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Lichens. Why study lichens? Important part of Irelands biodiversity with ~1,165 species West of Ireland very important Photo: Maria Long.

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Presentation on theme: "Lichens. Why study lichens? Important part of Irelands biodiversity with ~1,165 species West of Ireland very important Photo: Maria Long."— Presentation transcript:

1 Lichens

2 Why study lichens? Important part of Irelands biodiversity with ~1,165 species West of Ireland very important Photo: Maria Long

3 Pollution indicators Disappearance of lichens led to black (melanistic) form of peppered moth Hawksworth & Rose scale (1970) 0-10 for acid and basic bark

4 Used for dyeing e.g. crottle Used in medicine Used in perfumes & pot pourri Lichens provide food and/or shelter for animals

5 Under-recorded Year-round activity

6 What are lichens? A lichen is an ecologically obligate, stable mutualism between an exhabitant fungal partner and an inhabitant population of extracellularly located unicellular or filamentous algal and/or cyanobacterial cells (Hawksworth et al., 1995) A lichen is a stable self-supporting association of a fungus (mycobiont) and an alga and/or cyanobacterium (photobiont) (Hawksworth et al., 1995) 1860s – Simon Schwendener – true nature of lichens..the unnatural union between captive algal damsel & tyrant fungal master Crombie, 1874

7 Symbiotic relationship i.e. mutual benefit to both Fungus – provides the alga with structure and shelter from extremes of temperature, light and moisture. - forms the majority of the lichen Autotrophic alga provides heterotrophic fungus with carbohydrates Cyanobacterial partner (if present) fixes nitrogen also Allows both to survive in niches and habitats that they would be unable to survive in alone

8 Very different to bryophytes! – Some may look like some thallose liverworts but lichens are: usually tougher & opaque a different colour on the underside

9 Fungal partner Name given to the lichen applies to fungal partner (mycobiont) Different fungus in each lichen 98% of lichens in phylum Ascomycota Remaining 2% in the Basidiomycota and Fungi Imperfecti ~13,500 lichens globally (some estimates up to 18,000)

10 Photobiont partner ~40 genera of photobiont: ~2/3 algae and ~1/3 cyanobacteria Same photobiont can occur in many lichens Most common: algae cyanobacterium Trebouxia genus Trentepohlia genus Nostoc genus

11 Growth forms Foliose - Thallus (lichen body) is leaf-like -May have rhizines

12 Growth forms Fruticose - Shrubby/ branched

13 Growth forms Leprose -Powdery -No fruiting bodies

14 Growth forms Crustose – Thallus lies flat on substratum – Most common form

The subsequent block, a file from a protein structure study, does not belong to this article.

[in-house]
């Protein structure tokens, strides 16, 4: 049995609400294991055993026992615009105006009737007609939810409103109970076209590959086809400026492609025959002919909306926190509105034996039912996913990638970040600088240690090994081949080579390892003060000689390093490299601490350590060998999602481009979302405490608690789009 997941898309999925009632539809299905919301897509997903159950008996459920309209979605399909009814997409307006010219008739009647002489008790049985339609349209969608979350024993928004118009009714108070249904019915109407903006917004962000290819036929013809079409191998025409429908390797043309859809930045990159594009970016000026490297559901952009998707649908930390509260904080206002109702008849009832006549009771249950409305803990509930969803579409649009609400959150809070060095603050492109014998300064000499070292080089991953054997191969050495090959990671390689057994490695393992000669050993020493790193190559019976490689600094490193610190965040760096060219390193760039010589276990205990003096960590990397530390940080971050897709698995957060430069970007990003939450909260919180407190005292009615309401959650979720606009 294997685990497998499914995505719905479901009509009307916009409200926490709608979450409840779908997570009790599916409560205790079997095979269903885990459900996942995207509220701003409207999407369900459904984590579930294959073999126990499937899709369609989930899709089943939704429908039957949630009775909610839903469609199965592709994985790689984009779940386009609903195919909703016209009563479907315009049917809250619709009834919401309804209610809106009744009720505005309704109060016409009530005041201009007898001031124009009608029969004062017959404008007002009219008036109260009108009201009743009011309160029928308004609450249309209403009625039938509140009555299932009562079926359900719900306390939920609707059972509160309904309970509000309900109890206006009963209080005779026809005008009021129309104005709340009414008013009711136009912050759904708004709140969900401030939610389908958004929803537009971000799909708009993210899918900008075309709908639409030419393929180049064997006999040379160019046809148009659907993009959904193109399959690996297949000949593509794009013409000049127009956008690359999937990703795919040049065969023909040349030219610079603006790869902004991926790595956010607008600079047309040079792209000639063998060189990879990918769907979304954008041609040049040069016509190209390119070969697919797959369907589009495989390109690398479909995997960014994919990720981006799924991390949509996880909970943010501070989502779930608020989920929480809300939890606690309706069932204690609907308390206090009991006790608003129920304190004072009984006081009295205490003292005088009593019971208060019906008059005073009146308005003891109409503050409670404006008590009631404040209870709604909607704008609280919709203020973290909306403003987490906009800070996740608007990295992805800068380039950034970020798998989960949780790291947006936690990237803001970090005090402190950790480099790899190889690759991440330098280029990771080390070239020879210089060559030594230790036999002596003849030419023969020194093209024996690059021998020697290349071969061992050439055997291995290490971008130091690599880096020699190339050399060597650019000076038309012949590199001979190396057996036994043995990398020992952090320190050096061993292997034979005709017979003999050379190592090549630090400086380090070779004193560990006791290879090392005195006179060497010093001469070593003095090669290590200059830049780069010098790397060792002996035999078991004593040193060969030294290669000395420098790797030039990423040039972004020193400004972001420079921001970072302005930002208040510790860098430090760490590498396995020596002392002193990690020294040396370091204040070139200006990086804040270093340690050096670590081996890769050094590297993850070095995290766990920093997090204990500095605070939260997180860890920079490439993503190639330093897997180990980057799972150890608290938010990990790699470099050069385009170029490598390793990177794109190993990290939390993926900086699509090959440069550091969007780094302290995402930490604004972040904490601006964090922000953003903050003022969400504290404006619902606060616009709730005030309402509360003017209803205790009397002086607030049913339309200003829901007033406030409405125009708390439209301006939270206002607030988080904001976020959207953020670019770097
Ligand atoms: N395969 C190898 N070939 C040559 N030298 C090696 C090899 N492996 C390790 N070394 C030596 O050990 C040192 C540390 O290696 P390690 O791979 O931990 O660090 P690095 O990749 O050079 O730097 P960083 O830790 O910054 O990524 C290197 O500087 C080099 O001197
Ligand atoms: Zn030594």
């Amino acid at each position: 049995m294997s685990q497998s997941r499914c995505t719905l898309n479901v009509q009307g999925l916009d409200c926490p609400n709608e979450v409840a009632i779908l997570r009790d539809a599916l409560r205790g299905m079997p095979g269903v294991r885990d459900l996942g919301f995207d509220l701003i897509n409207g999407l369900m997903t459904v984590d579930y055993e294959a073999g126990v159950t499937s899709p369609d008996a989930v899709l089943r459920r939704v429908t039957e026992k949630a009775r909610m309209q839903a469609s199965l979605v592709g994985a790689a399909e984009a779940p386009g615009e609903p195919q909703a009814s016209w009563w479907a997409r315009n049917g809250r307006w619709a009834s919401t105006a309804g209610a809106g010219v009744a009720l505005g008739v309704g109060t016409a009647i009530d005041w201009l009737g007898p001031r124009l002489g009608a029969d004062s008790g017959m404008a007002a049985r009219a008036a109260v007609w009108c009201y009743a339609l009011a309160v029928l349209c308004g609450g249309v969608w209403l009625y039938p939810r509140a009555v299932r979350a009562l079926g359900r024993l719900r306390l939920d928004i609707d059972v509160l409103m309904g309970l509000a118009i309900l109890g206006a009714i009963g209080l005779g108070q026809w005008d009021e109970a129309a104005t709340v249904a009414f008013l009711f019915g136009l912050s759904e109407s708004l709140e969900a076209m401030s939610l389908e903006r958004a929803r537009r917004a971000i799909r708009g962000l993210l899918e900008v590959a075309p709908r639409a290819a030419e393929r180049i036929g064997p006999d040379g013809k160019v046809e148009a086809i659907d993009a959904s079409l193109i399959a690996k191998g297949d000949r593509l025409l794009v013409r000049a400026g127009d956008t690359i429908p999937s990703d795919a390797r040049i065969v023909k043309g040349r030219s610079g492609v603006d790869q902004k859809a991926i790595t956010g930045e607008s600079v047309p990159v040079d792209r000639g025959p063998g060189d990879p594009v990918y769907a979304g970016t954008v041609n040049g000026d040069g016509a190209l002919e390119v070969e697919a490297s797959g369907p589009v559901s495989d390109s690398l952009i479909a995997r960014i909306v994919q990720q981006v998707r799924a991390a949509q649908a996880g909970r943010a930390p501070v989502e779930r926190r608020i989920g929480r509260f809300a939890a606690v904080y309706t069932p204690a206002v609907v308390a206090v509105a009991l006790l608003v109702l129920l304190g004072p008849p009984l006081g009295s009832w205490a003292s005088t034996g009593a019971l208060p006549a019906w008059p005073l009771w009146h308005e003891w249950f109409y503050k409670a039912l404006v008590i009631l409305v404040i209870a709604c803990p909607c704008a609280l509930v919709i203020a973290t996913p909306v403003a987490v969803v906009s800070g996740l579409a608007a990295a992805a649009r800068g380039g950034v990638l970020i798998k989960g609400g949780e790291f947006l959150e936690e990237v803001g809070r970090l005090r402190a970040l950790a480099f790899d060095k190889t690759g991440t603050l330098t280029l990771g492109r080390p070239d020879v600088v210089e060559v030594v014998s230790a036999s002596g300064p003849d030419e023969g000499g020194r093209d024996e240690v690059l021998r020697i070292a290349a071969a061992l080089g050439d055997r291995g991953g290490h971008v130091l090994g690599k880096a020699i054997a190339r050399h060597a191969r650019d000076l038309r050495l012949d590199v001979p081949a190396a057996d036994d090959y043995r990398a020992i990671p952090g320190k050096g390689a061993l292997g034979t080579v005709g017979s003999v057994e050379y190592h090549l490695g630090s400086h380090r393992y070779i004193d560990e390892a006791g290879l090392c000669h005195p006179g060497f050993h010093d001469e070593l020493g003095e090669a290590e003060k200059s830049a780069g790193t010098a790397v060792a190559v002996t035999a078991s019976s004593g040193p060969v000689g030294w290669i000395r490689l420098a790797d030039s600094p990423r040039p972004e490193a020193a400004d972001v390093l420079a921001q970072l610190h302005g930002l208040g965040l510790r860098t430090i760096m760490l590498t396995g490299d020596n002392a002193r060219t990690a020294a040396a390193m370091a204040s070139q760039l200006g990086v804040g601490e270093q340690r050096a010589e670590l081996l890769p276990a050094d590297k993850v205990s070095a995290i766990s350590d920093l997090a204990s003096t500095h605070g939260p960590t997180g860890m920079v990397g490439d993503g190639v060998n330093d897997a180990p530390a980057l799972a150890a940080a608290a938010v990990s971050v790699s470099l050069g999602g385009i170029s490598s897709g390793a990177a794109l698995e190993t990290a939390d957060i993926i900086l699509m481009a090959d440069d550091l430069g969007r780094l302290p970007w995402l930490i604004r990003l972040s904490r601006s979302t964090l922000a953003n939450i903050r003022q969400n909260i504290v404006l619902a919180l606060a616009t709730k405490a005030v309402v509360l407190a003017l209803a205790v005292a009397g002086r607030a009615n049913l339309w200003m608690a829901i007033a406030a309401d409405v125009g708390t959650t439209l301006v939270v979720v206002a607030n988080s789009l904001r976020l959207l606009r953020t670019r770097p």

15 Sexual Reproduction Fungal partner – long-lived fruiting bodies release spores After germination the spore must meet a suitable algal partner before it can develop further Ascomycota Ascocarps - Most common – spores in ascus - usually 8 spores – produced in perithecia & apothecia Basidiomycota Basidiocarps - Spores on a basidium ->

16 Ascocarp fruiting bodies Various forms of apothecia Hymenium

17 Apothecia fruiting bodies Disc-shaped Lecanorine – the margin is the same colour as the thallus (contains algal cells) Lecideine – No thalline margin

18 Lirellate (elongate) Athonioid – apothecia are poorly defined

19 Squash preparations Multiseptate spores Muriform spores Graphis scripta Graphina anguina

20 Lichen reproduction - Asexual Thallus fragmentation or More specialised structures: 1) Isidia - minute outgrowths from the thallus that contain both fungal and algal cells and are easily broken off by passing animals and invertebrates and dispersed

21 Lichen reproduction - Asexual 2) Soredia - fine powdery granules also containing both fungal and algal cells and can be spread by water, animals and wind.

22 Lichen acids Secondary metabolites – antibiotic properties to defend themselves from bacteria and fungi – allelopathic effects - assist in competing for space with higher plants and bryophytes – prevent against being eaten ~400 known 1-3 in any given lichen Help with identification

23 Chemical tests Potassium chloride (K) Sodium hypochlorite (C) & Para-phenylenediamine (Pd) Cause characteristic colour changes Drops usually placed on the cortex for example…..

24 Lichen Ecology Climate – wetting/drying cycles Light availability –shade-tolerant spp. Quality of environment – air pollution, disturbance,etc

25 Substratum type – important in identification also Lichens can be: - corticolous (growing on bark) - saxicolous (growing on rock) - lignicolous (growing on wood) - terricolous (growing on soil) - muscicolous (growing on moss) - lichenicolous (growing on other lichens) The condition of the particular substratum is also a factor, for example, acid rocks/bark may support a different range of species than basic rocks/ bark.

26 Collecting - Equipment Hand lens (x 10 & x20) Spray bottle Knife Secateurs (for cutting twigs) Hammer & chisel (for collecting lichens on rocks) Paper packets

27 Some books on lichens: Lichens – An Illustrated Guide to the British and Irish Species by Frank S. Dobson (5 th edition, 2005). The Richmond Publishing Company Ltd. Lichens by Oliver Gilbert. (2000) by Harper Collins. Lichens on Trees (British Plant Life No 3) by Alan Orange (2000) National Museum of Wales. The Lichen Flora of Britain and Ireland by O.W. Purvis, B.J Coppins, D.L. Hawksworth, P.W. James & D.M. Moore (1992) The British Lichen Society Some lichen websites: Lichens of Ireland Project: LichenIreland Project: Photographs of Irish lichens: The British Lichen Society:

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